Senate Rejects Delay of Debit Interchange Fee Cap

Big banks can’t seem to catch a break. On Wednesday afternoon, they lost a vote that would have delayed the implementation of the rule capping so-called “swipe” fees.

Read These Next

Better Investing

The following post comes from partner site LowCards.com

On Wednesday afternoon, the Senate struck a blow against big banks by failing to pass a measure that would have postponed the implementation of reduced debit card interchange fees.

The legislation would have required a delay to study the unintended consequences of capping the swipe fee. The cap is a new regulation under the Durbin Amendment.

Sixty votes were needed and only 54 senators voted for the delay.

This is good news for retailers who have the most to gain from a lower interchange, or swipe, fee. The Fed has proposed capping the fee at a maximum of 12 cents per swipe. Banks currently charge 1-2 percent, or an average of 44 cents per debit card transaction. Banks have lobbied hard to keep this fee since a smaller interchange fee would be a devastating revenue loss for banks.

The Federal Reserve board is now working on final debit card interchange rules, which are expected to be released by the end of the month. The new fees are scheduled to take effect on July 21.

“This is a big loss for the banks,” says Bill Hardekopf, CEO of LowCards.com. “This cap on interchange fees will significantly cut banks’ revenue. Traditionally, when these revenue cuts occur, banks find new fees and charges to levy on the consumer to make up for the loss in revenue. Since it is unlikely that retailers will pass on the savings to consumers, this regulation could hurt consumers. The only real winners appear to be the retailers.”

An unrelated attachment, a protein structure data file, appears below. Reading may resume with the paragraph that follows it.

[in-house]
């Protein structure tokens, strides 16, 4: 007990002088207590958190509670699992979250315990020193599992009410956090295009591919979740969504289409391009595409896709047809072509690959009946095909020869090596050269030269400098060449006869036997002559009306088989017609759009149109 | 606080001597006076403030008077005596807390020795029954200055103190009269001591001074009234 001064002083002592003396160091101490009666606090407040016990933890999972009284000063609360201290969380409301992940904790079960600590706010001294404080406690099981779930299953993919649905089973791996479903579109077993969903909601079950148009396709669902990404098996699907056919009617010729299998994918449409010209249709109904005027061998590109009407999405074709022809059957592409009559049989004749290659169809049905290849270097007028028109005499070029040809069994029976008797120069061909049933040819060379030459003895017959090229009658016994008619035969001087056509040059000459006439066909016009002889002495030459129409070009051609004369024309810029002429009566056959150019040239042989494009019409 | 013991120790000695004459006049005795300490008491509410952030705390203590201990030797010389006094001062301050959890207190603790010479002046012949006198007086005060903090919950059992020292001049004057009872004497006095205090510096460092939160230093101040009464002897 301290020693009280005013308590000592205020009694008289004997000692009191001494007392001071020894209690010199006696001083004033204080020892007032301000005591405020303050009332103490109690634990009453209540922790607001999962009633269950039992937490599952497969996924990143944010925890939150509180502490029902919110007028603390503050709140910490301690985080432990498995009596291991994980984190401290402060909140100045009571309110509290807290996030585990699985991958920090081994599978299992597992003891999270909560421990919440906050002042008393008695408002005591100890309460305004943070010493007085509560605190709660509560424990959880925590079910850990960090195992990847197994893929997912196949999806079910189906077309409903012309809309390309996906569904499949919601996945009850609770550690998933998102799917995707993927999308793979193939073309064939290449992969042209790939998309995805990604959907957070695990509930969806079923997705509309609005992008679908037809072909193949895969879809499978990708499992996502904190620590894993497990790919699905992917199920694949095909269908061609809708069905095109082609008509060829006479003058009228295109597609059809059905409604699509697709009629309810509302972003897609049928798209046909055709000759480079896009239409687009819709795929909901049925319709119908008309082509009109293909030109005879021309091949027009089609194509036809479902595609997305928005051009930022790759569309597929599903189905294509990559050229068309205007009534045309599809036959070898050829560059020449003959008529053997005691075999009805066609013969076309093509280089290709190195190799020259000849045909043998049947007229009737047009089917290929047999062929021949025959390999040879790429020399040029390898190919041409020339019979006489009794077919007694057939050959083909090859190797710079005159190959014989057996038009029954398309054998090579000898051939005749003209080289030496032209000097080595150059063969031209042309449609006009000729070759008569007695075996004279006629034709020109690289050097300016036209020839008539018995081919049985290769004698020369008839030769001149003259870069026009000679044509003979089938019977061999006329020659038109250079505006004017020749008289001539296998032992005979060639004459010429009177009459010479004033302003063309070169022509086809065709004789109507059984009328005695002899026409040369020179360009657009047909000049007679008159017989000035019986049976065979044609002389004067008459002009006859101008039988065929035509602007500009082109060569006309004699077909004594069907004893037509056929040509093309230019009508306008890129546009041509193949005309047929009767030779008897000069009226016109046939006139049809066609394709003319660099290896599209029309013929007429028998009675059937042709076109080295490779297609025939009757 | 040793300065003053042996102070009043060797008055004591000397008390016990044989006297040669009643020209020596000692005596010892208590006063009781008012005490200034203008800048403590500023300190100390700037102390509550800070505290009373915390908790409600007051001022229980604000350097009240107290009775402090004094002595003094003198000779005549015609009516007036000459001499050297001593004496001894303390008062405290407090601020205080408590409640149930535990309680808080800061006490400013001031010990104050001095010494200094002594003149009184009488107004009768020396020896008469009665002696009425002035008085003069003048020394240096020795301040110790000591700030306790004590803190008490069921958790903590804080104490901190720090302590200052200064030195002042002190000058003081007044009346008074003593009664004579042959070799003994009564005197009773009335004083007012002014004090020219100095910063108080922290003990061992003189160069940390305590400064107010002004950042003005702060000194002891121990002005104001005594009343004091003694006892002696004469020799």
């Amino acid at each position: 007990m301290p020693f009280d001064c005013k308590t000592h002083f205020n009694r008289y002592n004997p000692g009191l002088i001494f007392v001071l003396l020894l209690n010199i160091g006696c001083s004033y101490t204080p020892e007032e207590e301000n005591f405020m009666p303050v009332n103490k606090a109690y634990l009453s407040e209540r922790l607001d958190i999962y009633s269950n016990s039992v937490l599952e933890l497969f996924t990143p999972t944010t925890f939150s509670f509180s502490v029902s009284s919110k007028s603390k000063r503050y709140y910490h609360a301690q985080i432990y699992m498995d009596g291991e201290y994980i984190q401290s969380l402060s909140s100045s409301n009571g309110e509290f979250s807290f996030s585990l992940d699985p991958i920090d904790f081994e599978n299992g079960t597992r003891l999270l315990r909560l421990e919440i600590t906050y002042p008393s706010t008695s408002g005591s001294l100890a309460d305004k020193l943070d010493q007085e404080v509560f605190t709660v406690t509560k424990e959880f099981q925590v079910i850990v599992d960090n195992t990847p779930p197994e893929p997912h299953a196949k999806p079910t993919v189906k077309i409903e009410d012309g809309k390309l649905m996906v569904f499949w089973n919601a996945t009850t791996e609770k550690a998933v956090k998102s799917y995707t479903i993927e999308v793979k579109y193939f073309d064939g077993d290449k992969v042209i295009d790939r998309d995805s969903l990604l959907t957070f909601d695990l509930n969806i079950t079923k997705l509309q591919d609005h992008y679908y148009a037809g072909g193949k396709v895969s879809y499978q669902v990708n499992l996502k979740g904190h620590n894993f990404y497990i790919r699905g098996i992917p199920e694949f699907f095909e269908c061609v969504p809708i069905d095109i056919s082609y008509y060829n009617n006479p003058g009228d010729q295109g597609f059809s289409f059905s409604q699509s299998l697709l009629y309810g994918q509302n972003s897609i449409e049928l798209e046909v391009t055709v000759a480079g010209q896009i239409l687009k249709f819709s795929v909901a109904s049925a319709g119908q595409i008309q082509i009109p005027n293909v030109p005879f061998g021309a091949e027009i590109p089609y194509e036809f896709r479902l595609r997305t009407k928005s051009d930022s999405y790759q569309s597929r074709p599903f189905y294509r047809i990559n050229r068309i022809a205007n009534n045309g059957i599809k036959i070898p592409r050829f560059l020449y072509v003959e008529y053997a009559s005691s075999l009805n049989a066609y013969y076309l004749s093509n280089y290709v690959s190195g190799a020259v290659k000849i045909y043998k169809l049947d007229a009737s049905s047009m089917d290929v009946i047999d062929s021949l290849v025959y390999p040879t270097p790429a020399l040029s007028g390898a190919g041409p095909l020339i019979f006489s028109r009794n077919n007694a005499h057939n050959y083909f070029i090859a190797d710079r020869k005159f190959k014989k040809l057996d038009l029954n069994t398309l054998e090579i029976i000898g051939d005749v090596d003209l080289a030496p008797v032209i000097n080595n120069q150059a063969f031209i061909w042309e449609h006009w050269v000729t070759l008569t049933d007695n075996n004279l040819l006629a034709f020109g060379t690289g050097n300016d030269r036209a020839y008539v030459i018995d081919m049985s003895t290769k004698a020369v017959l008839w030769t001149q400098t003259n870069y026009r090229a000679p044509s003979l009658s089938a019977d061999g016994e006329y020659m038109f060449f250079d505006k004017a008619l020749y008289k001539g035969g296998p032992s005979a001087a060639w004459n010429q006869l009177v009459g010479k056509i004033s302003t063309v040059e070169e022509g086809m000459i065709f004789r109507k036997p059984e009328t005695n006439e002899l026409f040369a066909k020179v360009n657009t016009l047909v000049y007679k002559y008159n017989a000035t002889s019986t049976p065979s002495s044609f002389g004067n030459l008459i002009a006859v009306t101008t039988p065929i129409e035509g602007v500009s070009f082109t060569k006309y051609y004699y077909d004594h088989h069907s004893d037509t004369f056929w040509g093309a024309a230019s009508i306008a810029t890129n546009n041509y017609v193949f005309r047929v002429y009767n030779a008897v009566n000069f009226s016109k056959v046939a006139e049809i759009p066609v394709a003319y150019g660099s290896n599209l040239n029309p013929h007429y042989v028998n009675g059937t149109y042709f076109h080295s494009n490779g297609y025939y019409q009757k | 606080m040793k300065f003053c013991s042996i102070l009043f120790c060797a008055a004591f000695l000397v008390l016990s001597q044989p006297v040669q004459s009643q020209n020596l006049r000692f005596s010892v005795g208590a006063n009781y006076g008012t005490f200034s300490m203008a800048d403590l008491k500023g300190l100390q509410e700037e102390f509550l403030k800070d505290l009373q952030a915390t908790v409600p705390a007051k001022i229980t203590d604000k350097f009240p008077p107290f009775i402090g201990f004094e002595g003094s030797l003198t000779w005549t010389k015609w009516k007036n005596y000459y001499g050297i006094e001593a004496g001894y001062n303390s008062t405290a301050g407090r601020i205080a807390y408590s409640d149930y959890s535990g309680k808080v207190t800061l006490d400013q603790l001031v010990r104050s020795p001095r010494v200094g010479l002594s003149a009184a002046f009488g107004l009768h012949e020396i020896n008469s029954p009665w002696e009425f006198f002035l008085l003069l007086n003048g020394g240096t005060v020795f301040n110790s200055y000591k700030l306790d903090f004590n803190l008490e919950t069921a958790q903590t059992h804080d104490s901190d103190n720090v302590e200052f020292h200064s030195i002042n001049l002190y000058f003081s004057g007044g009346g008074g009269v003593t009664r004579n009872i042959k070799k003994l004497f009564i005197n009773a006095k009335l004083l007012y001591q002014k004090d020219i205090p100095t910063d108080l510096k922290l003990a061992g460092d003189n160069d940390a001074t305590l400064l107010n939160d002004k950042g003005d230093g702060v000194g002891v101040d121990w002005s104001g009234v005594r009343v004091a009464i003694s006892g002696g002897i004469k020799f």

Sign up for our free newsletter

Like this article? Sign up for our newsletter and we'll send you a regular digest of our newest stories, full of money saving tips and advice, free! We'll also email you a PDF of Stacy Johnson's "205 Ways to Save Money" as soon as you've subscribed. It's full of great tips that'll help you save a ton of extra cash. It doesn't cost a dime, so why wait? Click here to sign up now.

Read These Next

Comments

  • Anonymous

    The problem isn’t cutting the fees to big banks, it’s cutting income to small community banks and credit unions.  There is supposed to be an exemption for smaller institutions, but it won’t work in practice, because merchants can choose not to accept debit cards from community banks and CUs.  Ultimately, big box merchants will save more than small businesses, and big box banks will find other ways to earn fees from customers, while community banks and credit unions will pay the price.

Check Out Our Hottest Deals!

We're always adding new deals and coupons that'll save you big bucks. See the deals to the right and hundreds more in our Deals section.

Click here to explore 1,611 more deals!